“I could pressure my son, but the skill of reacting to pressure I put on him is not the skill I want him to have.” Sebastion Thrun- cofounder/CEO Udacity
Asking Julia, 18, what she was planning on doing after graduating from high school elicited a look of disbelief. Her answer of, “College”, omitted the unsaid, “Duh!” When I asked her why she wanted to go to college, she was stumped. She stammered something about getting a good job and making a good living, words that I am sure were verbatim from numerous parental lectures. I could tell I’d hit a nerve.
Julia finally admitted that what she really wanted to do was attend beautician school because she dreamed of doing the hair and makeup for celebrities on the red carpet at the Oscars. Her parents had thrown a hissy fit when she told them of her plans, threatening to withhold any support. A girl at her private high school two years earlier decided to go the beautician route, and when she crossed the stage at graduation they announced several colleges she had been accepted into but couldn’t bear to divulge her real plans.
It’s true that the typical bachelor’s degree graduate worker earns about twice what the typical high school grad earns over their entire careers, and that recent college grads have an easier time finding employment than peers with only a high school diploma. There should be a lot more that goes into what path a young person chooses than money and initial employment.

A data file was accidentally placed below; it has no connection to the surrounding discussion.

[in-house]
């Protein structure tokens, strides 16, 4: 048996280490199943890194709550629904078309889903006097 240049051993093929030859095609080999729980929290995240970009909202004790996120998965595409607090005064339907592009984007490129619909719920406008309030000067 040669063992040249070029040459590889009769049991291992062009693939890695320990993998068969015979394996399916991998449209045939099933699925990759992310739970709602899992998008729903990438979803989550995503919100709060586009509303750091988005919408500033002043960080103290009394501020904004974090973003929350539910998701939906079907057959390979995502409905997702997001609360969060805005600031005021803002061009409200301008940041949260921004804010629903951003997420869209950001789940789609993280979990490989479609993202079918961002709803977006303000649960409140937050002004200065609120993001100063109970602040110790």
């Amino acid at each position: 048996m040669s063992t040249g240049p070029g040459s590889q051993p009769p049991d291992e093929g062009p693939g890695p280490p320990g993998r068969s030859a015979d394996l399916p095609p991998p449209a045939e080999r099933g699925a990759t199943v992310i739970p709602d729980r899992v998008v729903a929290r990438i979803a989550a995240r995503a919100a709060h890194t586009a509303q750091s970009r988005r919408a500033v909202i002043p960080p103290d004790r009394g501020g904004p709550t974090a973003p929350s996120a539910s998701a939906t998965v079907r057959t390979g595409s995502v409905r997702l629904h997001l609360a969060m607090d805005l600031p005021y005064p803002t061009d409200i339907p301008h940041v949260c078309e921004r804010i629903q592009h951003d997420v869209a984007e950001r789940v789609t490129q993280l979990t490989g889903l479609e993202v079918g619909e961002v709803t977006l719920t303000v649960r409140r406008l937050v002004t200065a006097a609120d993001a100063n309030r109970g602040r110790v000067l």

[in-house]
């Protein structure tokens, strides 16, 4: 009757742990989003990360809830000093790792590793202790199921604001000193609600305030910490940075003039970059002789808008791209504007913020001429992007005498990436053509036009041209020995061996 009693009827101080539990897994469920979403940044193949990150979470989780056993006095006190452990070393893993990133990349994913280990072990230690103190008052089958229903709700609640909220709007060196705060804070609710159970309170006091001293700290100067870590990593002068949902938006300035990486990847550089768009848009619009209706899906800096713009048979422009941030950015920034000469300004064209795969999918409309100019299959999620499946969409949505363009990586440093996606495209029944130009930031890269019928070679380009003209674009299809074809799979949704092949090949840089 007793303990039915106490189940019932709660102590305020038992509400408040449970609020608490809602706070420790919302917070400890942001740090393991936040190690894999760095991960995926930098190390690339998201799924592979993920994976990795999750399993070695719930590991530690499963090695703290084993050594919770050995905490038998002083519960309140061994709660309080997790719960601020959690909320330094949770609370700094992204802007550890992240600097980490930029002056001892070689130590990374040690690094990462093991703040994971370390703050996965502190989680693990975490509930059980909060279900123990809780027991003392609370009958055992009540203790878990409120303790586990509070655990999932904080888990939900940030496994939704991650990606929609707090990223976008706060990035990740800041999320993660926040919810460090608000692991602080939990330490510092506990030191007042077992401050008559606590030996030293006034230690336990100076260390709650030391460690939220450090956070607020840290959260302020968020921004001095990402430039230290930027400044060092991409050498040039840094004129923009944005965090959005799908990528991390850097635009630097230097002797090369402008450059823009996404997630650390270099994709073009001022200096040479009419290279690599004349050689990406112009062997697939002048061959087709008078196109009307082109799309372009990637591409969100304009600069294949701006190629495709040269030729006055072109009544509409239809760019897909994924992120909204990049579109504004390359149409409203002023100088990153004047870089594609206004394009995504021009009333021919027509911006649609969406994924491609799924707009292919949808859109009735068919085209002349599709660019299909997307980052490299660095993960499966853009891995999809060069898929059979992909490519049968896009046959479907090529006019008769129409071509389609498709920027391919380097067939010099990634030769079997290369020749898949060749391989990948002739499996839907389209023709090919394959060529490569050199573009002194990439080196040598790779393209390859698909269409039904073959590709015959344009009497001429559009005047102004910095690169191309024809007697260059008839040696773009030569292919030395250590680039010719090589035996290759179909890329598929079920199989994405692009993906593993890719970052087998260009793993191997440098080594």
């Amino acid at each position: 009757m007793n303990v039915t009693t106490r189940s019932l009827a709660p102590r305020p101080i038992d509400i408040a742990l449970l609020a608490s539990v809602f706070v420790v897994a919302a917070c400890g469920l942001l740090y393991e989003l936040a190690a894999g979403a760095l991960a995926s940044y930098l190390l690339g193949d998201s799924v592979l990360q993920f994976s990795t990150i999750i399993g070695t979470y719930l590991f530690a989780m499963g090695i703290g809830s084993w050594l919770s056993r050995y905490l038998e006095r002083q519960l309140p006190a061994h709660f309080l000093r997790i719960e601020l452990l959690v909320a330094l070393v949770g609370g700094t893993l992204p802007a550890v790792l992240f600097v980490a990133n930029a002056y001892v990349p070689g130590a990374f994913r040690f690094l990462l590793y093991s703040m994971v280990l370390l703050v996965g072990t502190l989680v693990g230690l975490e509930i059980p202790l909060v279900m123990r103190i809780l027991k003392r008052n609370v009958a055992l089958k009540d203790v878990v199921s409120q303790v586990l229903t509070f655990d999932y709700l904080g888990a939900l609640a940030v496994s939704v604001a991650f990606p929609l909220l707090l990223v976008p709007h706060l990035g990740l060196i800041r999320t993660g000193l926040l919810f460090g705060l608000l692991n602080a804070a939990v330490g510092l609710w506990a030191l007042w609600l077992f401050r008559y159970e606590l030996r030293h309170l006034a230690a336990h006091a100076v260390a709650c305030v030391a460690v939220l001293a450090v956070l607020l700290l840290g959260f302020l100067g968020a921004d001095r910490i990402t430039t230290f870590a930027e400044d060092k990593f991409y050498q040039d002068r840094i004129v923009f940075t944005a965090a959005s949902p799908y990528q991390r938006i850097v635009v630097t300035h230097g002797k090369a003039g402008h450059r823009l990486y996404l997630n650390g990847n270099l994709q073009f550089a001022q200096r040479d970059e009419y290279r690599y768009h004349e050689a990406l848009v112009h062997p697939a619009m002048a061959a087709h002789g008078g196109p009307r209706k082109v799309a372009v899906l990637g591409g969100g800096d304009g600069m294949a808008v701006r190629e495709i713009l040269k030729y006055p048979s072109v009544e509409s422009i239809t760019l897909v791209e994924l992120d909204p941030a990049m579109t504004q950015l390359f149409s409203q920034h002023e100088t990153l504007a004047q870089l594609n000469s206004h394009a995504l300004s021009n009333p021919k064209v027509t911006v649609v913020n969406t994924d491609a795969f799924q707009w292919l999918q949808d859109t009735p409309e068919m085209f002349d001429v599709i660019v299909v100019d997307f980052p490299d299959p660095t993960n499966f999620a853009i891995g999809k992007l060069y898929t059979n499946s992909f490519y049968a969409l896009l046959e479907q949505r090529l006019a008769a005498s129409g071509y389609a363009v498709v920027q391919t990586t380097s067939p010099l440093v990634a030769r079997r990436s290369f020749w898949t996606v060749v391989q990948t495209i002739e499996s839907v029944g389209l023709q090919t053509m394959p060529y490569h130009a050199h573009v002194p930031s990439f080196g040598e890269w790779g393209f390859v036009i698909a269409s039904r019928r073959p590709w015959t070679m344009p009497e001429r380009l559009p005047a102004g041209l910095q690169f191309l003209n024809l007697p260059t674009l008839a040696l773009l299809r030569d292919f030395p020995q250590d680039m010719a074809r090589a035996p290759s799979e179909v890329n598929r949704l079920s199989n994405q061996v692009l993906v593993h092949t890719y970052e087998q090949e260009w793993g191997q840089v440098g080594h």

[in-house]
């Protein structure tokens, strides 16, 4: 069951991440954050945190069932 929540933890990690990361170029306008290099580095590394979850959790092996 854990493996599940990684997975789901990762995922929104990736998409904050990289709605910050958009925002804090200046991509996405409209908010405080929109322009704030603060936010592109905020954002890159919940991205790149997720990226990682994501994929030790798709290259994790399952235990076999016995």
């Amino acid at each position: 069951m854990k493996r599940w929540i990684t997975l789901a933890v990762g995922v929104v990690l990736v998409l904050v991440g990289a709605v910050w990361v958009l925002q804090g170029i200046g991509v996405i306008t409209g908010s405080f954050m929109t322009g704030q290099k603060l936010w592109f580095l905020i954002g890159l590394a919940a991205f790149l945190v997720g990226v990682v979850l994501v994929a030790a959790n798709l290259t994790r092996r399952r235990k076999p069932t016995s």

What every young adult needs is usable skills, and college is hardly the only source for developing these. Too many young people today turn their noses up at good paying jobs like plumbers, carpenters, firefighters, or electricians, perhaps one big reason why we are losing our middle class. Teenagers have been conditioned to follow one regimented, prescribed path towards a successful life, and attending college is not negotiable for most of them. Trade schools, the armed services, and other types of post-high school education are given short shrift even though they are a better fit for the majority of people. That needs to change.
Don’t read into this that I think a college education can’t be valuable; all three of my kids have a college degree. It was totally their choice based on their own unique interests and needs. What I want is for everyone to develop more of a ‘different strokes for different folks’ mentality as opposed to ‘one size fits all’.
I urge parents to value passion where you find it. When Julia described doing her friends hair and makeup before proms and homecoming dances, her whole being lit up. Those are the times when she is most alive and authentic; that is her intrinsic motivation. Pressuring kids to do what we want them to do results in discontent, unhappiness, and resentment. Autonomy of choice and full engagement in doing what you love is the prescription for developing mastery, as well as ownership, fulfillment, and joy.
Is college necessary for a successful life? I believe the answer is a resounding no, and we need to appreciate that all young people aren’t cut from the same cloth. Support your kids in finding their own, unique life path that fits their interests, passions, and aptitude, and watch them soar.
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